6. Make sure it is compatible with extended modules, like the POE power module, since, well, that fits really well with the Pi as a network powered installation.

      Now that the design is more at a system level, it is not as important to do the pin connections first, but to look at the board level configuration. I've started with creating a full HAT sized board and put an assembly together that has the features required to look at spacing of things and to consider the overall use case. That gives us a direction to help define the system inputs and outputs which then defines the requirements of things like the MCU. OK, time to go hash that out.

  • Design and Project Decisions

    Jon Buford03/22/2017 at 07:31 0 comments

      Yesterday set up this project and filled in info to get it up to where I was at. Today started fleshing in the design decisions to get things moving further. After writing up a bunch of info for the Details Section, I think I'll use this log section for my design details and keep the high level project details to be more about the implementation of those decisions.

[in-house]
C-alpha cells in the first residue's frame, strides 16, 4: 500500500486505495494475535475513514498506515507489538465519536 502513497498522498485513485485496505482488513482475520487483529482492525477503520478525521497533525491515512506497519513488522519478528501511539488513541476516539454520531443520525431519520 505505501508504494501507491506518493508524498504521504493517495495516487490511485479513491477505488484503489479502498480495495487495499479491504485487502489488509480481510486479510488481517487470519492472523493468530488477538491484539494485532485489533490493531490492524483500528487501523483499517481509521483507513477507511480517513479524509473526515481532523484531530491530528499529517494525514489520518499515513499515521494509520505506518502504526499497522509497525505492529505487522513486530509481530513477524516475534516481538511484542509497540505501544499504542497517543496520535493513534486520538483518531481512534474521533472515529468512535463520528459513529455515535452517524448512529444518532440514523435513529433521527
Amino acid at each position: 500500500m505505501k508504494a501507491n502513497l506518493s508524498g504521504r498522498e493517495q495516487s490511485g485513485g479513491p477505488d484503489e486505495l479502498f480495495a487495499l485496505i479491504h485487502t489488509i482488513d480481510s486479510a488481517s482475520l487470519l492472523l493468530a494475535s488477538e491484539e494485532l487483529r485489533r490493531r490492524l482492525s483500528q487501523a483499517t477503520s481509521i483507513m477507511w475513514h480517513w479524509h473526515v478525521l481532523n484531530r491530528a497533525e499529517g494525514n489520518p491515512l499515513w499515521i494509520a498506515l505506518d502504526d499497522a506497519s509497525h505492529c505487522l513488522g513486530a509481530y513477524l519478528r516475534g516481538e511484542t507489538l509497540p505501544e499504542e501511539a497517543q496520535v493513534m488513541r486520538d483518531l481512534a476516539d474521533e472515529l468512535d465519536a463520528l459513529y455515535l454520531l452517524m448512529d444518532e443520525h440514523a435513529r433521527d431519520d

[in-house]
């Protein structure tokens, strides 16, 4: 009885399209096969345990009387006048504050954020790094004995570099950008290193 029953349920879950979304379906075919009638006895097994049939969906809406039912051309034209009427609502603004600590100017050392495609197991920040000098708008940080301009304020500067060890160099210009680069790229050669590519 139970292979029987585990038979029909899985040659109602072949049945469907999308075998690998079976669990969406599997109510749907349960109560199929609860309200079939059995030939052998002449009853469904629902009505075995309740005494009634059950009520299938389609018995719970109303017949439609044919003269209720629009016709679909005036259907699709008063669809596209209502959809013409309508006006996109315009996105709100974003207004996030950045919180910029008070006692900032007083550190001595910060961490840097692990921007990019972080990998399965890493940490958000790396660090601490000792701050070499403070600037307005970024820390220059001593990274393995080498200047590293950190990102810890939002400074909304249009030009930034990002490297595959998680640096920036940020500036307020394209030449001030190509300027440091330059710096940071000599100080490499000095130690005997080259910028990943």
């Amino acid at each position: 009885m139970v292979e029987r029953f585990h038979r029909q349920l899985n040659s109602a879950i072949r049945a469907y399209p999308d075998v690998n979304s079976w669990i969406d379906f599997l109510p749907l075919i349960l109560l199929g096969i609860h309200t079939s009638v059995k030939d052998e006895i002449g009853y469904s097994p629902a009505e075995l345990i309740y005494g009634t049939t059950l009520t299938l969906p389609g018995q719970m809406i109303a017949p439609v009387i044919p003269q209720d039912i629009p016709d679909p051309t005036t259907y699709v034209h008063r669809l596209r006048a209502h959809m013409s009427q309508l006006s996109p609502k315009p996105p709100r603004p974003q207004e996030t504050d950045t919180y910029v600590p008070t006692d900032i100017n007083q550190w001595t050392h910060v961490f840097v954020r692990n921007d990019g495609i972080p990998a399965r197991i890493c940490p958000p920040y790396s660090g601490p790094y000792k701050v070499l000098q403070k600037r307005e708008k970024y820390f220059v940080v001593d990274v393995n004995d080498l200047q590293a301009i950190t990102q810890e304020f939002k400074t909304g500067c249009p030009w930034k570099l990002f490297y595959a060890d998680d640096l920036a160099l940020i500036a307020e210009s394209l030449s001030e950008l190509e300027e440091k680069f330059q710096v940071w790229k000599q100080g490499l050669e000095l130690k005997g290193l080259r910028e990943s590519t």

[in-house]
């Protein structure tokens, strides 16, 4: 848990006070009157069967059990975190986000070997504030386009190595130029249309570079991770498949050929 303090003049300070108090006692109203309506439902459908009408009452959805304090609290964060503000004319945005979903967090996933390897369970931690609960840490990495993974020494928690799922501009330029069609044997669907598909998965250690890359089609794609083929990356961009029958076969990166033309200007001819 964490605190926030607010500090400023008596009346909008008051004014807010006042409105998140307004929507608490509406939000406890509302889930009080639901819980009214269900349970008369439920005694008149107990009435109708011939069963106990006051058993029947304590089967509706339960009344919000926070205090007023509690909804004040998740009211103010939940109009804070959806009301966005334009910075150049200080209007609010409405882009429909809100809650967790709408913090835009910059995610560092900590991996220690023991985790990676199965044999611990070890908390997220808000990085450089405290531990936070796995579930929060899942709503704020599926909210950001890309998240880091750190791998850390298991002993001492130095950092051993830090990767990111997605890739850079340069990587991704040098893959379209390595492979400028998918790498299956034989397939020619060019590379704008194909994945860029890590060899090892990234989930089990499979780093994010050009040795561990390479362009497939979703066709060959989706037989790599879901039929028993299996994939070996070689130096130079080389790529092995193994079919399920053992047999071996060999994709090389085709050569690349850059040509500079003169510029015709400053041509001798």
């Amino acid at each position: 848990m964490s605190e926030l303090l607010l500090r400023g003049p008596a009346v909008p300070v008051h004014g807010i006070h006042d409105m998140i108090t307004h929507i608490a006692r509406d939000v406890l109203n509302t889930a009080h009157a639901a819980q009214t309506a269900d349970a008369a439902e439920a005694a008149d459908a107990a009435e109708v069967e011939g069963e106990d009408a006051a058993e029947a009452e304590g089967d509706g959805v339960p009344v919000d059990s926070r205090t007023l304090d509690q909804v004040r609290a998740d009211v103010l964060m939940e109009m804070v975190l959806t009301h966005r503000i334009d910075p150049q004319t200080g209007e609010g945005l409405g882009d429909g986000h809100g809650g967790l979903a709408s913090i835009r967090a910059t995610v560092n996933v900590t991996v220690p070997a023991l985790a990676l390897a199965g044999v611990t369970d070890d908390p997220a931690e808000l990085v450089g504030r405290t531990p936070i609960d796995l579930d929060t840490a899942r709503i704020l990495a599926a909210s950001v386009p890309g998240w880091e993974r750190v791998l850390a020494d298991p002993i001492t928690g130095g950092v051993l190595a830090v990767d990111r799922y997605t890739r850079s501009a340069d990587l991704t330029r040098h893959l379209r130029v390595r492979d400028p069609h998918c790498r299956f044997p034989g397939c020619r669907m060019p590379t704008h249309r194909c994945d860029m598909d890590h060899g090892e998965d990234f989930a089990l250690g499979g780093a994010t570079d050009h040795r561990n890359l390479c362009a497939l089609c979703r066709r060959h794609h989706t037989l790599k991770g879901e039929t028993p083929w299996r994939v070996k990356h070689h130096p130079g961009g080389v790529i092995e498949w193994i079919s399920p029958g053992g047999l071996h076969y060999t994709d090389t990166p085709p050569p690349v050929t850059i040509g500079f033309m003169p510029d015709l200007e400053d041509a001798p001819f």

1st Design Decision: How to implement ADC pins?

      So, after sorting out that the max of directly driven IO pins is two IO modules, I started looking at the overall design and usability and considered three options that I needed to research:

      1. Use an ADC IC to implement just the four ADC pins for a two IO module controller adapter.
      2. Use an MCU to implement all outstanding pins, including system pins and IO module ADC pins for a two module system.
      3. Use a slightly larger MCU to implement both all the needed pins for a two module system as well as act as an IO extender to make the controller adapter design work with up to a four IO module system.